Do schools retaliate a broken ED?

<p>We just found out that another student at my D's small public HS just backed out of her ED agreement with a university that just so happens to be at the "top" of my D's wish list (a different major, if that matters). My D is expecting to hear news from this school in the next few weeks. </p>

<p>I have heard anecdotally that schools may retaliate against a HS when this happens, and deny admission to other students from that HS. Does anyone have experience with this? Is there anything we can or should do pre-emptively? Should my D approach her guidance counselor at the HS? Advice please!</p>

<p>If they do... well maybe your D shouldn't go, because that is just stupid.</p>

<p>My S's former guidance counselor said some schools do retaliate. She said that after a student backed out of an ED for no good reason, that year and the next year, the college refused to accept other students from that high school. This included the college rejecting students who had the stats for the college and favored it as their first choice. The GC also said that the admissions counselor called her up and blamed the GC for what happened even though the student had never told the GC about her ED acceptance.</p>

<p>I've read that some other colleges do not retaliate like that.</p>

<p>If a college is the type to retaliate, I don't think there's anything you can do to prevent that except softening the blow by seeing the good points in colleges that are more likely to accept your D.</p>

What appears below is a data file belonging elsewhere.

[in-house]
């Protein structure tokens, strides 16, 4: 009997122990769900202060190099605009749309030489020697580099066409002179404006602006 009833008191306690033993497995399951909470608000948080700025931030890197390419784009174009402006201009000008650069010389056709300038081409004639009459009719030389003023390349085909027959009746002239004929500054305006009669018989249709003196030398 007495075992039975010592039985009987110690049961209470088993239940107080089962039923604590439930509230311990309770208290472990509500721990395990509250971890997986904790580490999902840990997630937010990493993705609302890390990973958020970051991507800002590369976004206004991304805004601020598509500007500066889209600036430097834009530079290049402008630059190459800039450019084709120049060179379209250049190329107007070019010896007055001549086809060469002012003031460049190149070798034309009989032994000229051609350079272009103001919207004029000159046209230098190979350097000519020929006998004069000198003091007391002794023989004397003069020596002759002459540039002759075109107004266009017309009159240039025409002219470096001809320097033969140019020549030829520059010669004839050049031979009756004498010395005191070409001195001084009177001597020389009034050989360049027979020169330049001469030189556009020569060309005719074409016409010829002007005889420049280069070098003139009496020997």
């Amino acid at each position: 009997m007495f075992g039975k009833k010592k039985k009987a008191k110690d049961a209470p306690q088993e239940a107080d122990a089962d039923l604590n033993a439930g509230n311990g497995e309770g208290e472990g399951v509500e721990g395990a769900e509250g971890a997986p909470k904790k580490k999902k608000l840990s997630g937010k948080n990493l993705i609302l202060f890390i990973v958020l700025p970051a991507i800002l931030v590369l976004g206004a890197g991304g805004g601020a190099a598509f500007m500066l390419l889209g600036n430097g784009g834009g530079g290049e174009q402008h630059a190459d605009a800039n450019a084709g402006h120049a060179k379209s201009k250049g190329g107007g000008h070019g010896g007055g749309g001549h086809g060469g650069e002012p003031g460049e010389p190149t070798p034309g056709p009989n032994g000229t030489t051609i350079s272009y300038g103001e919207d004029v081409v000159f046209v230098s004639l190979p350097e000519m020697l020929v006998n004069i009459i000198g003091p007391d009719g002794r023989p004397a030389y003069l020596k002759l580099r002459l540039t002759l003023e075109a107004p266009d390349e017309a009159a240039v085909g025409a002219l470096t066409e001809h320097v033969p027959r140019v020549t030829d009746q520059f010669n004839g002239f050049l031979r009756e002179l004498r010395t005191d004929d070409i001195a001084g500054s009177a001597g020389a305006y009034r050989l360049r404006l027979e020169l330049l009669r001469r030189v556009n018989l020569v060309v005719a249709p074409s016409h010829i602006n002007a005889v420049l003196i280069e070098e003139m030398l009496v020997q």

<p>Yale did it with my school...they haven't admitted a single student for 8 years, and believe me, there are highly qualified students applying. I'm not saying that there are magical statistics that let students into ivies, but there are some high GPA/SAT/ACT kids that are rejected... and it's a sore subject in my school guidance department, they always avoid talking about it if you try to bring it up. One of my teachers told me when I asked.</p>

<p>care to tell us the specific university? might be able to produce a more concrete answer.</p>

<p>the thinking goes that breaking the ED agreement reflects badly on the school, showing that counselors don't put a high priority on honesty, etc. This shouldn't apply to your student, but the idea is that it may hurt the credibility of your GC, etc.</p>

<p>but if you're expecting a decision within weeks, then the adcom may have already read your app, and I would guess it's easier to factor in this issue before making a decision than revoking the move afterwards.</p>